Flies can be a problem in a lot of places in WA. They are usually worse in spring and summer, after rain. We visited in April and didn’t have hardly any; however, that doesn’t always mean that they won’t be around. I recommend buying a flynet and some insect repellent. You may think you don’t want to look silly, but believe me, you won’t care once you’ve experienced flies at their worst. Look at something like this.
Camping is not allowed in the Kalbarri National Park, nor is there any free camping in Kalbarri. However, you can choose from Kalbarri Red Bluff Tourist Park, Murchison River Caravan Park, Kalbarri Anchorage Caravan Park, and Kalbarri Tudor Holiday Park.
We camped at Kalbarri Tudor Holiday Park on an ensuite site. This caravan park was centrally located and within walking distance of restaurants and the seafront. The campers’ kitchen was clean, as were the amenities. Kangaroos were also frequent visitors to the campsite.
There’s a free dump point in the Light Industrial Area adjacent to the Shire Depot on Porter Street.
We have also stayed in a villa at Kalbarri Tudor Holiday Park.
Have you booked accommodation?
We use Booking.com for most accommodation bookings as they offer free cancellation on many properties and have a price match guarantee. We book through Stayz (part of VRBO) for private accommodation as we find it is often cheaper than Airbnb.
Tip: Accommodation gets booked quickly, especially during the WA school holidays. To avoid disappointment, book early.
We recently stayed at the Kalbarri Seafront Villas in the townhouse as this was the only villa left. It sleeps up to eight, with four bedrooms. The double-storey unit has a full kitchen, laundry, bathroom, dining table and lounge area downstairs with all the bedrooms, another bathroom and lounge upstairs.
The views from the lounge and balcony were beautiful, but downstairs looked tired. The townhouse only had evaporative air conditioning with oil heaters provided for the winter, and no heating in the bathrooms.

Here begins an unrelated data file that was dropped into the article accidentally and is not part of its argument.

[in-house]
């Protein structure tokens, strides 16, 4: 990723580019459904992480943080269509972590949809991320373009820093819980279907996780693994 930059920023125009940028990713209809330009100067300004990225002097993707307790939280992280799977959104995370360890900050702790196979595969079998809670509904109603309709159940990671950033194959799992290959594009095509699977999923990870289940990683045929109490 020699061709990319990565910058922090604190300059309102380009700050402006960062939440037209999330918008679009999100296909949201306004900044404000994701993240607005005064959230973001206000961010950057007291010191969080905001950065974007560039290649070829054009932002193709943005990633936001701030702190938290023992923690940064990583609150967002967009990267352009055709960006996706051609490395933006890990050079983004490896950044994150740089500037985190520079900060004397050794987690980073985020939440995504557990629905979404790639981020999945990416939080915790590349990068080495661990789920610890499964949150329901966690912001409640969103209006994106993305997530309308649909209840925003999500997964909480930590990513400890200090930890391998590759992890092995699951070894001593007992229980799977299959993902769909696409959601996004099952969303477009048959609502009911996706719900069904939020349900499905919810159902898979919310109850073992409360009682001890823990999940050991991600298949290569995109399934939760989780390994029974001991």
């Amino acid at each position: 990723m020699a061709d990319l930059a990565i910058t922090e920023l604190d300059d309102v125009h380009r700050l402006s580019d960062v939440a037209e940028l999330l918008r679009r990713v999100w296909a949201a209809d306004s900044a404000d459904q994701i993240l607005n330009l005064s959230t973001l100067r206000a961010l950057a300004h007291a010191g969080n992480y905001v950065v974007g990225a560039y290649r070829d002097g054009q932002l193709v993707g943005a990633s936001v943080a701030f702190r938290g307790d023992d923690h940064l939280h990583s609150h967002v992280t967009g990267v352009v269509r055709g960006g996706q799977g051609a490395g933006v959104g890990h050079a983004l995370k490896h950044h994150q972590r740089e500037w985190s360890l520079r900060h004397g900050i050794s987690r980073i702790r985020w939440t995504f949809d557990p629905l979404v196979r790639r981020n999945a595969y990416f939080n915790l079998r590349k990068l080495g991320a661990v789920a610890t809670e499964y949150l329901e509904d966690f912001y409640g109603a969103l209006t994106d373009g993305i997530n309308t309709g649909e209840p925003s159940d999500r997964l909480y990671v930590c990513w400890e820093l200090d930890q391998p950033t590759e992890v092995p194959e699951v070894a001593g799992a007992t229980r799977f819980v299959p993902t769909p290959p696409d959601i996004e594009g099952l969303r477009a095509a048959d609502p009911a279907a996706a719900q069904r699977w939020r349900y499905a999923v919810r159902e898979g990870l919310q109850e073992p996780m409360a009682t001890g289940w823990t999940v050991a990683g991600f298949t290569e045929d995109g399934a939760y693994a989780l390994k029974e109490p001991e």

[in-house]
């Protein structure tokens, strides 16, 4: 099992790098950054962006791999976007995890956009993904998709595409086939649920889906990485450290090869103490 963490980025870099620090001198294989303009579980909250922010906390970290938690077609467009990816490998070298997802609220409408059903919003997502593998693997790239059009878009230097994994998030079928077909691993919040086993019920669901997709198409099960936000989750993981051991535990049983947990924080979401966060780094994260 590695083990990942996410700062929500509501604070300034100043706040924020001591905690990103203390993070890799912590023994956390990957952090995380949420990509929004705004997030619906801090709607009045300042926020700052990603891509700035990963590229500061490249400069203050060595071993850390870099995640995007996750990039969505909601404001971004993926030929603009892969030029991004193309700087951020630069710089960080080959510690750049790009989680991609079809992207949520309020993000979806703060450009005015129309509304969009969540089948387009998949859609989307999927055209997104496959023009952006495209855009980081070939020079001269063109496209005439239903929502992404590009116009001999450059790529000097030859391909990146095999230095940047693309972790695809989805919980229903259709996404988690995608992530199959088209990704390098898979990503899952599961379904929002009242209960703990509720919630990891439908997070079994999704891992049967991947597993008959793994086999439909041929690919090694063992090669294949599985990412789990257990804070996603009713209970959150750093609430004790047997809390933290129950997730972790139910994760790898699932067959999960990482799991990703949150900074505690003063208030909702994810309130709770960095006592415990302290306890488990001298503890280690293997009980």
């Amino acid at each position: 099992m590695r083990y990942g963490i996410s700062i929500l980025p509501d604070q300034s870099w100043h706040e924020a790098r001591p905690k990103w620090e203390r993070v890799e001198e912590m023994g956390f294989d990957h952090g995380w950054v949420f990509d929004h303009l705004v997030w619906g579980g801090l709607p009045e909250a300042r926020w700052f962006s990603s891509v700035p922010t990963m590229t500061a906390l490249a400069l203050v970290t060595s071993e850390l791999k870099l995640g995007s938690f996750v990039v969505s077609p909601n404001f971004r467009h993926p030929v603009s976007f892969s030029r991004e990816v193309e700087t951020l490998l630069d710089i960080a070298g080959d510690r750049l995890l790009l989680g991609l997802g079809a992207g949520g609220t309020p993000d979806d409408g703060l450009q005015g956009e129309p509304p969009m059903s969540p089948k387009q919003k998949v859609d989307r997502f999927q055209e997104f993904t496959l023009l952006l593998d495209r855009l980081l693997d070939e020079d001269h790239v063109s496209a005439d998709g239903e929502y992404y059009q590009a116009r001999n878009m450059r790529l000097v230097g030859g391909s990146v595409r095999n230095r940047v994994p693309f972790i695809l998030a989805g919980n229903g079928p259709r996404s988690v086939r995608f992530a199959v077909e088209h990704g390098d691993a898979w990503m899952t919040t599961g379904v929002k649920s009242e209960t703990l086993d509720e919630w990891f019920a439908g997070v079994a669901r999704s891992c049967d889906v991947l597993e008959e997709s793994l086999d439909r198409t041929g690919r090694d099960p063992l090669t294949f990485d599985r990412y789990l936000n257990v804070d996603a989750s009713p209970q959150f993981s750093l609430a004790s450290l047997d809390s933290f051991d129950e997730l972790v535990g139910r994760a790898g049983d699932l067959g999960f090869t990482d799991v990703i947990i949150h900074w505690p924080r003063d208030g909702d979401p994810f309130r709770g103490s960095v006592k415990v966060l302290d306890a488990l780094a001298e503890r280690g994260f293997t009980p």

Read our guide on the best accommodation in Kalbarri, which includes lots of tips and advice.
Book early to avoid disappointment as accommodation gets booked up quickly during peak season and school holidays.
Places to eat in Kalbarri
Some of the best places to eat in Kalbarri are:
- Upstairs Restaurant
- Kalbarri Edge Restaurant
- The Gorges Café
- Wild Ocean Indonesian (food van)
- Finlays Kalbarri
- Kalbarri Pizza & Pasta
- Kalbarri Hot Bread Shop
Here are a couple of tips for Kalbarri restaurants. Make sure you book! We made this mistake and couldn’t find anywhere popular that had a table on our first night. Also, restaurants shut early in country towns, so don’t leave it too late to eat (I suggest about 7 pm).
The Kalbarri Hot Bread Shop is a bakery that sells not only bread but also pies, sausage rolls, and delicious sweet treats. Their sausage rolls are lovely with light, flaky pastry and the fresh jam doughnut oozed jam.
If you’re after a takeaway and like Beef Rendang, I recommend Wild Ocean Indonesian; it’s delicious. Their Mee Goreng and Nasi Goreng are also popular. This street food truck is only open Friday, Saturday, and Sunday 5.00 pm to 7.30 pm Friday and Saturday and until 7 pm on Sunday. Due to its popularity, there could be a wait for your food during peak times like school holidays. It’s worth the wait, though.
We enjoyed our meal at Finlays restaurant. It is an outdoor restaurant that specialises in seafood. It was bustling when we visited, so book ahead. I had the seafood linguine, which was A$32.
Kalbarri Brief History and Population
I respectfully acknowledge the Nanda People, the Traditional Custodians, and First People of these lands. I would like to pay my respect to the Elders past, present, and future, for they hold the memories, traditions, culture, and hopes of the Nanda People.
Nanda are the saltwater people, keepers of the land and sea, and were recognised as the traditional land custodians in 2018. They believe in mythical Dreamtime and that the Rainbow Serpent, Beemarra, formed the Murchison River and the land we see today. Beemarra heard the sound of waves and travelled down the Murchison River, searching for the noise. She followed a creek, then disappeared underground, emerging at the Kalbarri Coastal Cliffs. Frightened by the waves, Beemarra quickly took off back to the safety of the river. Where she rested on her return journey, fresh water was left, the springs of which are still there today.